Of more interest to your readers, Lord Ethan’s brother, the very eligible Viscount Penrhyd, who is after all the heir to a Marquess, attended. He escaped entanglement last Season and showed no particular preference for any lady at the wedding, so the hopeful young women of London may take heart.

The ladies may also note that the Marquess of Glenaire stood up with Chadbourn. The man would be an breathtaking catch for any hopeful debutante—rich as Croesus, heir to the Duke of Sudbury who claims precedence following only the royal dukes, and well to look at—but alas an elusive one. Some find him as handsome as sin; I for one find him cold. Those icy blue eyes quite give one a shudder. I would warn any young lady under my patronage to avoid him.

Glenaire’s entire family attended the wedding. That the Duke and Duchess of Sudbury honored Chadbourn with their company was no surprise, given the son’s friendship. Their youngest daughter, who recently completed her second season (perhaps third, I quite forget) without a betrothal, spent the affair trying to attract the attention of Penrhyd with little success. The presence of their oldest (and let me say quite unmarried) daughter, Lady Georgiana, was the biggest surprise. They call her The Recluse of Cambridge, and she rarely appears in society.  She appeared every inch the spinster she is.

Baron Ross’s rakehell son, the Honorable James Heyworth managed to behave like a gentleman, though he imbibed a bit much. One recalls that he, Glenaire, and Chadbourn, were fast friends before war with the despicable French sent most of them off. It caused me to recall their other friend, Andrew Mallet. He lacked the connections of the other three, but went about in society with them when the four came down from university. He too went off to war and came back rather sadly scarred.

I raise his name because the presence of the others and Lady Georgiana brought to mind some old gossip. It has been several years, but I seem to recall rumors regarding the duke’s daughter and the scholar’s son. Odd that he didn’t attend, and she did. Plus, there is the Cambridge connection for I am positive he grew up there. You might want to put some of your people on it to see if there is something delicious to uncover.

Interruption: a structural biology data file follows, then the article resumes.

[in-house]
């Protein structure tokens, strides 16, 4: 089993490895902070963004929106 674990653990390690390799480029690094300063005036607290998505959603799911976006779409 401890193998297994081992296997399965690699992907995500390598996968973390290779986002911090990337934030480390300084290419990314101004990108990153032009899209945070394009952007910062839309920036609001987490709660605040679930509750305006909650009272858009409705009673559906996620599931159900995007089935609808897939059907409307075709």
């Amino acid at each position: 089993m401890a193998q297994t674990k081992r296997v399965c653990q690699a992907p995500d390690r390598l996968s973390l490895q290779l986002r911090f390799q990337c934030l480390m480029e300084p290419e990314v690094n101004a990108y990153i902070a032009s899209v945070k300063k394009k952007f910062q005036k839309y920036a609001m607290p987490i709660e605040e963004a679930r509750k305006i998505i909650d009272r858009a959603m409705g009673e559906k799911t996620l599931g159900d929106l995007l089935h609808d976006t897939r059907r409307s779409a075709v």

I endured the wedding for your sake, my dear Clemens, overrun as it was with small boys and odd servants. (Chadbourn does hire a peculiar collection of scarred, limping, and deaf retainers, former soldiers all. Admirable, but unpleasant for his guests.) In any case I trust you to keep my name off any items you decide to publish. I do appreciate your little gifts. Leaving a packet at Williamson’s Lending Library as you have before, makes for a pleasant surprise.

Your devoted friend,

Lady Albright

About the Book

There are indeed grounds for the rumors about Lady Georgiana and Andrew Mallet. Their story is in Dangerous Works.

A little Greek is one thing; the art of love is another. 

Only one man ever tried to teach Lady Georgiana Hayden both. Now she has taken on a body of work; translating the poetry of the women of ancient Greece. If it takes a scandalous affair to teach her what she needs to complete her work, she will risk it.

Major Andrew Mallet returns to Cambridge a battle-scarred hero and would be scholar. His last encounter with Georgiana cost him eleven years of his life.  Determined to avoid her, he seeks work to heal his soul and make his scholar father proud. The work she offers risks his career, his peace of mind, and (worst of all) his heart. Can he protect himself from a woman who almost destroyed him? Does he want to?

FREE with Kindle Unlimited or for purchase at https://www.amazon.com/Dangerous-Works-Caroline-Warfield-ebook/dp/B00N9KHDWQ/

As to the Earl of Chadbourn, the story of he and his “country mouse” can be found in A Dangerous Nativity, which is always ***FREE*** at various retailers.

Lady Flora, Lord Ethan, and Viscount Penryth appear in “Lord Ethan’s Honor,” in the Bluestocking Belles’ Collection, Fire & Frost.